Radiology

Preparing for Construction of the Critical Care Building in MRI

Editor’s note: This is the second part in a series of blog posts describing how the construction of Cincinnati Children’s new Critical Care Building will affect the MRI services in the Radiology Department. The previous post described why the construction may impact our MRI services. Today’s post describes how we are using physics and new technology to monitor for changes in image quality of our MRI scanners. Upcoming posts will describe what we will be doing to ensure that your child continues to receive the highest quality MRI study. The remainder of the posts will describe our new imaging locations and the new services we will be offering. Stay tuned

 

We are excited for the start of construction of Cincinnati Children’s new Critical Care Building. When complete, the new building will give us even more space to provide the highest quality care to the sickest children in Cincinnati and the region. However, in the short term, the construction poses a challenge to the Radiology Department. Namely, the vibrations caused by construction and the movement of steel beams near the building may affect our ability to obtain high-quality images on our current MRI scanners.  As described in the previous blog post, either or both of these effects may prevent us from using five of our MRI machines during certain phases of the construction.

Photo: Construction area on Echenbrecher Ave for the new hospital tower.

We take this disruption very seriously and have been working hard over the past year to prepare for the construction and the impact that it may have on your child’s care. In order to better understand the effects that construction would have on the five MRI scanners nearest the construction site, we worked with the construction company to conduct vibration tests on the building.  In early spring of this year, the construction company drilled directly into the hospital walls while we used sensitive tools to measure the amount of vibration experienced throughout the hospital.  Additionally, our MRI physicists developed an extremely sensitive MRI imaging technique to evaluate the effects of very small vibrations on MRI image quality.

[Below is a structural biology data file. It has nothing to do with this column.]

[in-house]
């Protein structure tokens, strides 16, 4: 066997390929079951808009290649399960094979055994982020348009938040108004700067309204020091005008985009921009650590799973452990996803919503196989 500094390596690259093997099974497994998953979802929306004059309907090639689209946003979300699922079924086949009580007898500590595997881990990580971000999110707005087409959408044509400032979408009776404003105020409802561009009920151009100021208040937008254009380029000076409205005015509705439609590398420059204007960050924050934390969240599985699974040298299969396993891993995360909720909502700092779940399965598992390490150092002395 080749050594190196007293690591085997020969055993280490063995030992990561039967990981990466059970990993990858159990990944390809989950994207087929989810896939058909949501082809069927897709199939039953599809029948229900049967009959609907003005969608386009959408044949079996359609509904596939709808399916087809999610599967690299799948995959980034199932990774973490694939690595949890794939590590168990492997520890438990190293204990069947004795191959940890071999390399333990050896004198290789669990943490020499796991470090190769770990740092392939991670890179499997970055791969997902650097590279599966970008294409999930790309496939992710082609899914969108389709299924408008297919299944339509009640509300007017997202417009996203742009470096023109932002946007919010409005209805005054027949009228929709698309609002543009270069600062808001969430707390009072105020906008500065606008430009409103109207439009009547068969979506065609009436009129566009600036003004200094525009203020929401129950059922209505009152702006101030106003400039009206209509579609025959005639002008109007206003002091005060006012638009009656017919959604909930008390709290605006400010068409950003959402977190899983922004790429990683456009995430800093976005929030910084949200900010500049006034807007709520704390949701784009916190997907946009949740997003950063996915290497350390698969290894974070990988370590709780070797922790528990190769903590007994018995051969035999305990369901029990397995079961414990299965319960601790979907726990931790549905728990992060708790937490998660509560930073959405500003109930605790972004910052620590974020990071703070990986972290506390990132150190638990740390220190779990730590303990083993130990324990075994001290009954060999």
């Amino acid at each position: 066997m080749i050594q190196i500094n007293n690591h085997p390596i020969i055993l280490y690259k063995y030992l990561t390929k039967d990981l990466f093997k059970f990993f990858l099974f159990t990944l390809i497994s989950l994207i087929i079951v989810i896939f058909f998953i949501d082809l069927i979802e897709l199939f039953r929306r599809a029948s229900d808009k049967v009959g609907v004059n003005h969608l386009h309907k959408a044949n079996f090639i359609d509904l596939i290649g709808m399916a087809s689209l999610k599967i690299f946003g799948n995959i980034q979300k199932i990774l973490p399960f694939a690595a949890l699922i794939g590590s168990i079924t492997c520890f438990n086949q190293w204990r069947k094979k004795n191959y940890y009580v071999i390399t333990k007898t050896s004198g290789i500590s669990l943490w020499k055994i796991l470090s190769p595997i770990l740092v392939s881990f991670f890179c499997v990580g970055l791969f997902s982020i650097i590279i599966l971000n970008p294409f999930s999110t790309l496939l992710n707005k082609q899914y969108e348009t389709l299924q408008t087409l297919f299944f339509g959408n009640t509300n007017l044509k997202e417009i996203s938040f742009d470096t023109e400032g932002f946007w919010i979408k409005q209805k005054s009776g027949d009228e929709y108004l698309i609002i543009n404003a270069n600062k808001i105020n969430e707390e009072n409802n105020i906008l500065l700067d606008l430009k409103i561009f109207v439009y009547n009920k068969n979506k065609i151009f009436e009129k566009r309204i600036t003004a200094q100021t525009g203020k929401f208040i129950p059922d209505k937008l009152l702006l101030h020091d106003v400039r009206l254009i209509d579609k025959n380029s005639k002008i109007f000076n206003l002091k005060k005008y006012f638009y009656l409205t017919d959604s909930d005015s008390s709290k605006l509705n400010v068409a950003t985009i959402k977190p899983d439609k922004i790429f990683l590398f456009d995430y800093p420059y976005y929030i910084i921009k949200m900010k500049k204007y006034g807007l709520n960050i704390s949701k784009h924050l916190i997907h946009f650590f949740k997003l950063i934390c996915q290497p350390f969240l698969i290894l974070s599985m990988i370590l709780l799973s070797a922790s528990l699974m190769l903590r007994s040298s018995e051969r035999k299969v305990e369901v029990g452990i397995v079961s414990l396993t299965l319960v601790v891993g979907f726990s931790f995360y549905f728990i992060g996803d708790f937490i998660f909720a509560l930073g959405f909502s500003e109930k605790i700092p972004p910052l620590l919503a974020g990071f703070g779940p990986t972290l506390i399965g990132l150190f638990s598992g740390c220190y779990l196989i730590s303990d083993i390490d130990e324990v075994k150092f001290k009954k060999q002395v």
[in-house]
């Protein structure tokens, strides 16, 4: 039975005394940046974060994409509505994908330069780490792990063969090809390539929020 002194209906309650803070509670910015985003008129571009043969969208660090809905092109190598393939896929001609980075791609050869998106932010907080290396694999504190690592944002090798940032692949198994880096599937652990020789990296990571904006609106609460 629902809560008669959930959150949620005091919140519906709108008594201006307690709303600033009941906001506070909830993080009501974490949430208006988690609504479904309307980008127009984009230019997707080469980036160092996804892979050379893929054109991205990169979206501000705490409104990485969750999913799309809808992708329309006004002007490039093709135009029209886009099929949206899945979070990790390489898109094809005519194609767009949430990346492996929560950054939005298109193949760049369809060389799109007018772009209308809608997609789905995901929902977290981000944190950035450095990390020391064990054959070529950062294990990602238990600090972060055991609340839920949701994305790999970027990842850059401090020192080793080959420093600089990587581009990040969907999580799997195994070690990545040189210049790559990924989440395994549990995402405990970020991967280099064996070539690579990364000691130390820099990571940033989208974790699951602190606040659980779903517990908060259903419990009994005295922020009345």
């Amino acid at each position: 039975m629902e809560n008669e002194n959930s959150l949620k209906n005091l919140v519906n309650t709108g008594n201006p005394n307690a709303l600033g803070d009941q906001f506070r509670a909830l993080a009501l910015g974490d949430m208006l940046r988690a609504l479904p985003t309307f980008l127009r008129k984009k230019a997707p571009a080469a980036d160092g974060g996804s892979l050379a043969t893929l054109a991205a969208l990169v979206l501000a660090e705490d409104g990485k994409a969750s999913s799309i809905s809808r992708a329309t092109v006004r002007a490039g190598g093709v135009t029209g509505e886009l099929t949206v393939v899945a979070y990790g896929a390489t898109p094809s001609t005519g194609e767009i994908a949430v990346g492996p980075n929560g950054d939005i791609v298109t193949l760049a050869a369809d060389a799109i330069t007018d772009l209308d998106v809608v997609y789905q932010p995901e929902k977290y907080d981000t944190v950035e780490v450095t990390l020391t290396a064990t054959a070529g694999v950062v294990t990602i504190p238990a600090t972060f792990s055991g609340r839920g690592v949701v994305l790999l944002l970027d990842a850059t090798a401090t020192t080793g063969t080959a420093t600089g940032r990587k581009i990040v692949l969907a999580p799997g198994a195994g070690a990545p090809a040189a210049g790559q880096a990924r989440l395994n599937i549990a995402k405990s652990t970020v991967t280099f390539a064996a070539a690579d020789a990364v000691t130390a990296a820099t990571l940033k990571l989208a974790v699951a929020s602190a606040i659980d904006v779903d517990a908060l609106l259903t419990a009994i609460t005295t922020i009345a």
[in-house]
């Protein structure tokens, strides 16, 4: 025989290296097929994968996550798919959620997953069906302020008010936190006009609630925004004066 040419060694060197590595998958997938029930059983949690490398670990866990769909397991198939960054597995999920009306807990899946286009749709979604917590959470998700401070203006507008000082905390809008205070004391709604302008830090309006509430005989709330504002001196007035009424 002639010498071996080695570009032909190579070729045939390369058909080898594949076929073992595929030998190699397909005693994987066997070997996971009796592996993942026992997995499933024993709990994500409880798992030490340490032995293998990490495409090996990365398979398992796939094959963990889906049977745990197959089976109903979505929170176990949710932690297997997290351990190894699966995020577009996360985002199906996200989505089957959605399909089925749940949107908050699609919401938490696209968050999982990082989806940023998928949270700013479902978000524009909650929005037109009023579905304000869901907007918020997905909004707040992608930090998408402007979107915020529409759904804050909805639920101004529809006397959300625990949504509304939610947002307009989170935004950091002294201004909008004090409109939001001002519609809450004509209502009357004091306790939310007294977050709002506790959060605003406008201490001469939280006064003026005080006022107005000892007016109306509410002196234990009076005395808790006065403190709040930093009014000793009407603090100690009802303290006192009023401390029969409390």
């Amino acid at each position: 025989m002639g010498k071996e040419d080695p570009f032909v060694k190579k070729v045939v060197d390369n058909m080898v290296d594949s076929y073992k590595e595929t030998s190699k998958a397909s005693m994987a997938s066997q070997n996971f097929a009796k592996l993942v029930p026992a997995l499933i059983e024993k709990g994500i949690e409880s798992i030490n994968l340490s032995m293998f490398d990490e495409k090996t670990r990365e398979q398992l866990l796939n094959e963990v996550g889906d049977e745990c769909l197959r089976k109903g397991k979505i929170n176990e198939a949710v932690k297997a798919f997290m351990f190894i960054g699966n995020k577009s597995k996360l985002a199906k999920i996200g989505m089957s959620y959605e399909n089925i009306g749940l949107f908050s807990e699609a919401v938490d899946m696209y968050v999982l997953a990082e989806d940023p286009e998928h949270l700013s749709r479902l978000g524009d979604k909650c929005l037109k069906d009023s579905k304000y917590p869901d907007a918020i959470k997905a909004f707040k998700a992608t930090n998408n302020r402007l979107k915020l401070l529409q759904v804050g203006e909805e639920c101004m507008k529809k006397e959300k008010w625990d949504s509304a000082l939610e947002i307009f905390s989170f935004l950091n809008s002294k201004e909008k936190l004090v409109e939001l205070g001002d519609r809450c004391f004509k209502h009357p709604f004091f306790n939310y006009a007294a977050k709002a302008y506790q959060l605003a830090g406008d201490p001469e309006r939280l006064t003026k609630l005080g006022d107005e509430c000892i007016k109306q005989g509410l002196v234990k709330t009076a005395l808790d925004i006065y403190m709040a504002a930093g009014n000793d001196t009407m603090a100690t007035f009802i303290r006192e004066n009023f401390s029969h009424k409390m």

Photo: MR Scanner 3

Now that construction is ramping up, we have launched a daily testing procedure. Each day, before the first patient arrives, each scanner is tested. Once the test scan is complete, the test images are uploaded to a computer that automatically performs a detailed evaluation of the image quality. The software that helps to perform this image quality test was developed in our department just for this purpose. If the computer determines that the image quality has suffered as a result of the construction, it will automatically send a message to the leaders in the department. By using this software, we are able to quickly test each of our MRI scanners each day.

Once the majority of digging and drilling is complete, the construction company will begin raising the steel beams of the new Critical Care Building. At that time, we will perform a different series of tests to assess the quality of our images. Finally, once the Critical Care Building’s steel beams are fully attached to the original hospital’s exterior wall, we will retune our MRI magnets so that they are able to perform at the high level we expect without the need for such exhaustive testing.

 

 

Contributed by Dr. Jean Tkach and edited by Tony Dandino, (SPEC-MR QUALITY).

 

Tony Dandino

About the Author: Tony Dandino

Tony is an MRI Technologist at Cincinnati Children’s. Tony has been in his role for several years and serves as a Charge Tech, Quality Improvement Coach and Safety Coach for the MRI department. Tony has always known he wanted to work with children and in the medical field. Working at Cincinnati Children's has been the best of both worlds. Every day is something new and Tony can never wait to start the next adventure.

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